DC school bus driver with no valid license fails field sobriety test after driving loaded bus into ditch

A Washington, D.C., elementary school bus driver operating a vehicle loaded with kids on the way back from a Northern Virginia field trip faces driving while intoxicated charges and other alleged, related offenses.

Fairfax County, Va., police claim that after failing a field sobriety test, the operator — who reportedly ran the bus off the road and into a ditch — allegedly registered a .20 blood alcohol content at a local jail, more than twice the legal limit in that state and most other states.

To make matters worse, the driver, 48, a Maryland resident, allegedly was behind the wheel of the school bus with its precious cargo while operating on a revoked Virginia license (from a previous DWI) and a suspended Maryland license, which perhaps raises fundamental questions about the school district’s screening process.

He was also allegedly carrying what is being described as a “fraudulent medical card.”

A total of 44 students and four adults were on board at the time; first responders at the scene treated nine of the kids for non-life-threatening injuries.

According to Fairfax PD, “The bus veered off Braddock Road and into a ditch on its way back to Murch Elementary School in Washington, D.C. The bus struck a rock, causing the rim to bend and the rear tire to flatten. [The suspect] continued driving until the adults on the bus convinced him to follow a second bus, which was also returning to the school from the field trip. The two buses stopped in a parking lot…”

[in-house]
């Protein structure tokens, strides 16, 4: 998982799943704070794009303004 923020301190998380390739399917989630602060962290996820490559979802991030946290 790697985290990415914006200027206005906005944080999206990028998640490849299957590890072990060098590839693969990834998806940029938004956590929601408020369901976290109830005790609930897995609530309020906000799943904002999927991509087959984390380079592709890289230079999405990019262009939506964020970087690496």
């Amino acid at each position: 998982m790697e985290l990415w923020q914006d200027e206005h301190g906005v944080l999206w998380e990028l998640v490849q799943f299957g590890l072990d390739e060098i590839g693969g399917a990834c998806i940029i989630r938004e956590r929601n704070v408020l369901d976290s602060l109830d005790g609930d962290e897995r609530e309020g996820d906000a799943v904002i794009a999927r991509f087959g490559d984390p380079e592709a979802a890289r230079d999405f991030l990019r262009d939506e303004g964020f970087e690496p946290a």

After a 911 call, cops and EMTs responded to the parking lot and conducted an investigation there.

In addition to DWI, the driver, identified by law enforcement authorities as Troy Reynolds, was also charged with commercial DWI with child endangerment, and nine counts of gross, wanton, or reckless care for a child. He is currently being detained on a no-bond basis.

The kids were temporarily housed at the Criminal Justice Academy in nearby Chantilly, Va., where they played in the gym. They were later safely transported back to their D.C. school in a Fairfax County school bus.

To make this disturbing and potentially dangerous fiasco even more of a nightmare for parents who entrust their kids to the public school system, Fairfax detectives determined that there were rampant safety violations between the two buses as well as a third that was sent to replace the damaged one.

In addition, the school bus sleuths “determined that none of the bus drivers were properly licensed to operate a school bus,” which apparently is a reference to the lack of commercial licensing credentials.

The investigation is ongoing.

D.C. Schools Chancellor Lewis Ferebee release a statement via Twitter that read, in part, that “DCPS takes this incident very seriously, and our teams will do a thorough review of our transportation vendors to ensure that student safety is always prioritized. We are incredibly thankful that no one sustained injuries during this frightening incident.”

Watch a report on this incident aired by Fox 5 D.C.:

All suspects are presumed innocent until or unless they are convicted in a court of law of any alleged crimes.

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